Not unlike the phenomenon of war itself, Roland Emmerich’s Midway is overlong, repetitive, and filled with people meeting their maker in horrific and pointless circumstances. But the latest attempt at strained seriousness from the director of such conspiracy-theory-inspired popcorn entertainments as Independence Day and 2012 has at least one advantage over the real thing: All the important people in it are handsome, with perfect network-television hair. With apologies to George S. Patton, Midway teaches us that wars may be fought with weapons, but they are won by jawlines and cheekbones.
One such set of striking features belongs to Dick Best (Ed Skrein), a hotshot dive bomber pilot stationed on the carrier USS Enterprise whose gift for cheating death rarely extends to his tail gunners or wingmen, putting him in conflict with the even more good-looking squadron commander Wade McClusky (Luke Evans). Both of these specimens of testosterone-fueled all-American derring-do (played by Brits who periodically struggle with their accents) are real historical figures, as are almost all of the characters in Midway, which attempts to dramatize the most famous naval battle of World War II by drawing equal inspiration from the monotonous historical reenactments of 1970’s Tora! Tora! Tora!, the butt-numbing soap-opera spectacle of 2001’s Pearl Harbor, and the Irwin Allen influences of Emmerich’s own disaster movies.
Midway takes the larger chunk of its running time to actually get to the eponymous Pacific atoll, near which the United States Navy surprised an attacking Japanese fleet in June of 1942. It begins in Japan in 1937, at a formal dinner where the Japanese-speaking American naval attaché Edwin T. Layton (Patrick Wilson) and the Harvard-educated Japanese admiral Isoroku Yamamoto (Etsushi Toyokawa) sneak away for a bit of one-on-one foreshadowing about the coming war, before jumping forward to the attack on Pearl Harbor, which gives Yamamoto a chance to foreshadow some more as he intones, “I fear all we have done is to awaken a sleeping giant and filled it with a terrible resolve.” (The oft-quoted line, which also appeared in Pearl Harbor, was wholly invented by Tora! Tora! Tora! screenwriter Larry Forrester.)
Midway has something of the sleeping giant about it, too, minus the terrible resolve. Its groggy and expansive midsection unfolds in a series of tenuously connected episodes that involve not only the flyboys on the Enterprise but also the likes of Layton, Yamamoto, Admiral Chester Nimitz (Woody Harrelson, in an astonishing hairpiece), the codebreaker Joseph Rochefort (Brennan Brown), and even the director John Ford (Geoffrey Blake), who is depicted as a pipe-smoking cartoon as he films his seminal documentary The Battle Of Midway.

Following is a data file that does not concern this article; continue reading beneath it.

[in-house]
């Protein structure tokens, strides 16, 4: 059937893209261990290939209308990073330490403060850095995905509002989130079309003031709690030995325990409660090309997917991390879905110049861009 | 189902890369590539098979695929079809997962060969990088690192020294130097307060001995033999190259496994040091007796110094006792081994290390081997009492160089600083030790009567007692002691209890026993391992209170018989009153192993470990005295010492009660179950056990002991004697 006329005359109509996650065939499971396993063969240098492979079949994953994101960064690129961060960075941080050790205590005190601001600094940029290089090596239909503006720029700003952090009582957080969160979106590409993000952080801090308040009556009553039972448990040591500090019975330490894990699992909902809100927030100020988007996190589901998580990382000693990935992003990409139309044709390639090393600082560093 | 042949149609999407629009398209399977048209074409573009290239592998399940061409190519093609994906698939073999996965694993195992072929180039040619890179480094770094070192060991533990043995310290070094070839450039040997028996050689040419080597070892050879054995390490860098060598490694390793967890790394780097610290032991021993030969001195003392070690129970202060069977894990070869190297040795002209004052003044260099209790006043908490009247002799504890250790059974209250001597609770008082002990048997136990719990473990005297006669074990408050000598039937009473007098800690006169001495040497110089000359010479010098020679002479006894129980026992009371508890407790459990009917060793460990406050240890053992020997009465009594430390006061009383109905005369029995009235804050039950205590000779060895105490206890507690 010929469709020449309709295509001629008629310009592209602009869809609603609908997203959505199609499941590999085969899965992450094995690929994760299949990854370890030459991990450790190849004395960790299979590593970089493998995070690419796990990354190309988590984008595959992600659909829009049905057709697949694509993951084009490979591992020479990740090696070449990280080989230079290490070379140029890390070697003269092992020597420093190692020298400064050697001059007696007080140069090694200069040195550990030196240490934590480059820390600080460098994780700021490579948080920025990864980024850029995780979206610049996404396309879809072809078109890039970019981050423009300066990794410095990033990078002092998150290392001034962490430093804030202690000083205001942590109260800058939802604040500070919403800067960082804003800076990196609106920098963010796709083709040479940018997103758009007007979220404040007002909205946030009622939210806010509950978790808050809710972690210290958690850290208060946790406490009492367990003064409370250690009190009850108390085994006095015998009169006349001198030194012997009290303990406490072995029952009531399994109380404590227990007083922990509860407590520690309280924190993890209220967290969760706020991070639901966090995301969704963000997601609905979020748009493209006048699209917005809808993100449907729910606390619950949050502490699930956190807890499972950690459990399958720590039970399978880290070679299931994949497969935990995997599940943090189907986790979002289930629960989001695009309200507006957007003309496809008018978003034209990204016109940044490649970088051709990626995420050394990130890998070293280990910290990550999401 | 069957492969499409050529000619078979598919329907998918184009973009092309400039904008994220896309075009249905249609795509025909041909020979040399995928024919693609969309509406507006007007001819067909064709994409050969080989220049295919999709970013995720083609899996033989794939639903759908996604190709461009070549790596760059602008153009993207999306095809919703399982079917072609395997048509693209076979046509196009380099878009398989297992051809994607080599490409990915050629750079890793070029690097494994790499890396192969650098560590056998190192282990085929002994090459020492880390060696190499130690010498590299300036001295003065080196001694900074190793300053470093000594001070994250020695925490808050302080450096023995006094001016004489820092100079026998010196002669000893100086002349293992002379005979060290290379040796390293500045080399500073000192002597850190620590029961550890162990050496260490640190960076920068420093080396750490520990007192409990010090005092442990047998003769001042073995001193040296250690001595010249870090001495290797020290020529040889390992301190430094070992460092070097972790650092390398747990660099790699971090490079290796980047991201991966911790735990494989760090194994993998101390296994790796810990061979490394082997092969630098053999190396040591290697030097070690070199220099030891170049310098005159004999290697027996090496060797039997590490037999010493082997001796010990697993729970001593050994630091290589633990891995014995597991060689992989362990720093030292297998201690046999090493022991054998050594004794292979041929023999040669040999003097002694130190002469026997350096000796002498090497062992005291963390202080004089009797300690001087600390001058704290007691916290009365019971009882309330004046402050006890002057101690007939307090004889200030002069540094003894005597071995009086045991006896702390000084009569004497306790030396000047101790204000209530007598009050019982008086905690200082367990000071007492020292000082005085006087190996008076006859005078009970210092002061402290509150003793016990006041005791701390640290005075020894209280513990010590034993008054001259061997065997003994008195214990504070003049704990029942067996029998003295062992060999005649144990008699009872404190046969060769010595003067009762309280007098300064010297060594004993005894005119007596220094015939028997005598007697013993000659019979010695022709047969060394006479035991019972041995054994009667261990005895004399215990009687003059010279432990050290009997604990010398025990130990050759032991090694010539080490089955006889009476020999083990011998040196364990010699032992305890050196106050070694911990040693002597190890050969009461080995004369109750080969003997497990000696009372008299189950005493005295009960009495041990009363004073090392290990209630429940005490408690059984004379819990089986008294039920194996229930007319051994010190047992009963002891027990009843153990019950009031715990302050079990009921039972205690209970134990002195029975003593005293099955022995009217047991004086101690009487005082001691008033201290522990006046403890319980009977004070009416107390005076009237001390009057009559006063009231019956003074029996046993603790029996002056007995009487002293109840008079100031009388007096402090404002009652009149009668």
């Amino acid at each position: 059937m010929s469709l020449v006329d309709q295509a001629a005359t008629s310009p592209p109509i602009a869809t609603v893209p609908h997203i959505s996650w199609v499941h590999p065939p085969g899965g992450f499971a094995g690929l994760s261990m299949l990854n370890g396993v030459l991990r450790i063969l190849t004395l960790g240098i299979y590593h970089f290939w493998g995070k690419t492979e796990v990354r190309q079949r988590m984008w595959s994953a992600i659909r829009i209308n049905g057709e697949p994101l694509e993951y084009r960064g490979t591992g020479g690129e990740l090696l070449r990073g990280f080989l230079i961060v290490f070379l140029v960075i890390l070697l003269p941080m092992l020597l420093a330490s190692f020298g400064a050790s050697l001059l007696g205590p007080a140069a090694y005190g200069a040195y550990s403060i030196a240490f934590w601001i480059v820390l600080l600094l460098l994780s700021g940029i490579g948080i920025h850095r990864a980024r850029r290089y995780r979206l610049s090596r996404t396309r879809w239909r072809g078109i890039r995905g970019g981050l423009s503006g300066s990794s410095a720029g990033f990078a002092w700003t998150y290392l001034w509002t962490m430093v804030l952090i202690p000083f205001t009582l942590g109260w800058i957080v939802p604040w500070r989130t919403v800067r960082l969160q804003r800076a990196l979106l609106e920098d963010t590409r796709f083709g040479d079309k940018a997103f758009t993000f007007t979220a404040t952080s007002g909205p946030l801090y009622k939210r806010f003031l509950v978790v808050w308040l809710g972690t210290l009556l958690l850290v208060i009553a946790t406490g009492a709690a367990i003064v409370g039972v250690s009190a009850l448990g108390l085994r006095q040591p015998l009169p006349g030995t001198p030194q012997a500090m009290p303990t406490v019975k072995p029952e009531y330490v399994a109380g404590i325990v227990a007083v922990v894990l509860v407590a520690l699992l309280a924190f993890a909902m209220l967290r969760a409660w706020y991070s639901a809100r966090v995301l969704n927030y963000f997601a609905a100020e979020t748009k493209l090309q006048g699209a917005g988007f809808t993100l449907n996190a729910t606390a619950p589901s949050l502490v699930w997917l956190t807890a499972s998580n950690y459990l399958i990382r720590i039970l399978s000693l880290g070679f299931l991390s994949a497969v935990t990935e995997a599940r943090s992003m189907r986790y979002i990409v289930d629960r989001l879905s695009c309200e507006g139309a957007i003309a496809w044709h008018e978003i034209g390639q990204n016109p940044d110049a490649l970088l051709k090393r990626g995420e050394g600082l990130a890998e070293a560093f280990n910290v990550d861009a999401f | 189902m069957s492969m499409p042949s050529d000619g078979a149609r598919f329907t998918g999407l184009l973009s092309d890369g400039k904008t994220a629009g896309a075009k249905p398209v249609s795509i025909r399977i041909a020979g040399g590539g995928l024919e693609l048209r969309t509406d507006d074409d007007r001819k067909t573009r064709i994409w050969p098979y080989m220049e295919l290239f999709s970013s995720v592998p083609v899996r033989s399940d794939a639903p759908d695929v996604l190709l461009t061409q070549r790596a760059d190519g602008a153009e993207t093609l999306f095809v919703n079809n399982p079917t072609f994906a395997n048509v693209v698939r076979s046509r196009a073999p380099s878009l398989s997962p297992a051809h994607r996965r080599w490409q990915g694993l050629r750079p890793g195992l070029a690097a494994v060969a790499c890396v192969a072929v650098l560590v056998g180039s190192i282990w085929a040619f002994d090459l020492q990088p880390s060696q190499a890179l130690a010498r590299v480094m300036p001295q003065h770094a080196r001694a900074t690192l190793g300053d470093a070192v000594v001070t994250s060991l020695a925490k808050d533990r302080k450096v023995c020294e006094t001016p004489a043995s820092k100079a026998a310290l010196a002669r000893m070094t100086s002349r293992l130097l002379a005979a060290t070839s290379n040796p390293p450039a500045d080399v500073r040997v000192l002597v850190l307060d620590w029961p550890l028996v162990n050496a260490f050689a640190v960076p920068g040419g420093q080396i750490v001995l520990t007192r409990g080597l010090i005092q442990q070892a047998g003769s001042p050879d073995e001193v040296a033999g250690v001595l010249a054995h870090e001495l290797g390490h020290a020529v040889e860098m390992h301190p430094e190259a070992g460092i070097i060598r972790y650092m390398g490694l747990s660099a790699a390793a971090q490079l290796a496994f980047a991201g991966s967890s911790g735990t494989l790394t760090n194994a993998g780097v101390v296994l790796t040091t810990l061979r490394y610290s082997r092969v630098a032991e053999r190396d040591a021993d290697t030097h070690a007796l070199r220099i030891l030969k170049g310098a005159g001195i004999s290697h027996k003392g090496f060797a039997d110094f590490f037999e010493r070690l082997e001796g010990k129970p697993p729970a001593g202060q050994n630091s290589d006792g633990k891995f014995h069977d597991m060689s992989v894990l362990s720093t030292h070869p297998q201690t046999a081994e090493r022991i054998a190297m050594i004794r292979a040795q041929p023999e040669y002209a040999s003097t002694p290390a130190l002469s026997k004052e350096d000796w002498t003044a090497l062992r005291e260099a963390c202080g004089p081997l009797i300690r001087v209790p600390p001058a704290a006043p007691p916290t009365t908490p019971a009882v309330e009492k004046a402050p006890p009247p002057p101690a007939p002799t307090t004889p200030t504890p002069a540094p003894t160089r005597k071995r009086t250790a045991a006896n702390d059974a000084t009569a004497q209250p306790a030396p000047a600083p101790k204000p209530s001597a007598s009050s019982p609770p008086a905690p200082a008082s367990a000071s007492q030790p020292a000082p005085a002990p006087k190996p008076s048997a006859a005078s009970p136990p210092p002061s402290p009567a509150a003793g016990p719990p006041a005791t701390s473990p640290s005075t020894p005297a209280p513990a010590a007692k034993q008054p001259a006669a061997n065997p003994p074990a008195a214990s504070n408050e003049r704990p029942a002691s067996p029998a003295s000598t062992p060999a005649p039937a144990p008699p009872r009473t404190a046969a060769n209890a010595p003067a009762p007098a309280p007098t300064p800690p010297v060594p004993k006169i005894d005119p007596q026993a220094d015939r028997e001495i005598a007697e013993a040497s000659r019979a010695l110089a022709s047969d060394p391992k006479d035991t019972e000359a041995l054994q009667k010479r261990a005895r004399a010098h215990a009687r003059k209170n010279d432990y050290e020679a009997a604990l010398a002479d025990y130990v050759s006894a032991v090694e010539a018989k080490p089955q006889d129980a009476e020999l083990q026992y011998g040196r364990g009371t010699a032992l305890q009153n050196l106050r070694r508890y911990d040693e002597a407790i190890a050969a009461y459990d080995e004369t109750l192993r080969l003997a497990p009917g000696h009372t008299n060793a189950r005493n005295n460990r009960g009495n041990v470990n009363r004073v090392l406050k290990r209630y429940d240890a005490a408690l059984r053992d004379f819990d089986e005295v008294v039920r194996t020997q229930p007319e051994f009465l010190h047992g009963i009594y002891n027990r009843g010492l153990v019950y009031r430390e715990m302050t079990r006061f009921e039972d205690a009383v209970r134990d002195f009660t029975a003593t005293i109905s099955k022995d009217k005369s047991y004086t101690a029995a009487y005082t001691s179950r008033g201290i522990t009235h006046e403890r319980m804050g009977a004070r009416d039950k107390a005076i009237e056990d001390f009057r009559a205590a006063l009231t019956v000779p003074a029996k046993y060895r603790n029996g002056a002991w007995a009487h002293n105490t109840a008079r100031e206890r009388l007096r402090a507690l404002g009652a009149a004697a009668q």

For all of his love of large-scale destruction, Emmerich is almost completely eluded by the larger sweep of history and war (not to mention the usual problems of audience identification), which makes the many subplots of Wes Tooke’s screenplay seem extraneous or pointless. Vice admiral “Bull” Halsey (Dennis Quaid), a key figure in the Pacific naval theater, is mostly shown heroically struggling with shingles, which led him to spend the Battle Of Midway in a hospital. There are some brief appearances by the B-25 bomber group commander James Doolittle, enacted by the Dick Tracy nutcracker jaw of Aaron Eckhart. Doolittle’s long-range raid on the Japanese capital inspired Thirty Seconds Over Tokyo, one of the greatest special effects films of the 1940s; Emmerich pays tribute to his forebears by recreating one of that movie’s iconic effects shots.
But such moments of pop pastiche are few and far between in Midway, a stolid film that largely rests on its director’s competence at helming extravagant aerial views of pyrotechnic destruction. While his blockbuster styling never approaches the artfulness or tension of Christopher Nolan’s Dunkirk (to name one relatively recent example of an extraordinary war movie), Emmerich nonetheless has a better sense for breathtaking scale than most working Hollywood directors, and his depiction of naval warfare—a subject that usually reads better in history books than it plays on screen—feels appropriately huge, with defective torpedoes bouncing off lumbering warships and dive bombers careening through grids of anti-aircraft fire. Not that he ever figures out a way to make us care about their pilots or the winners.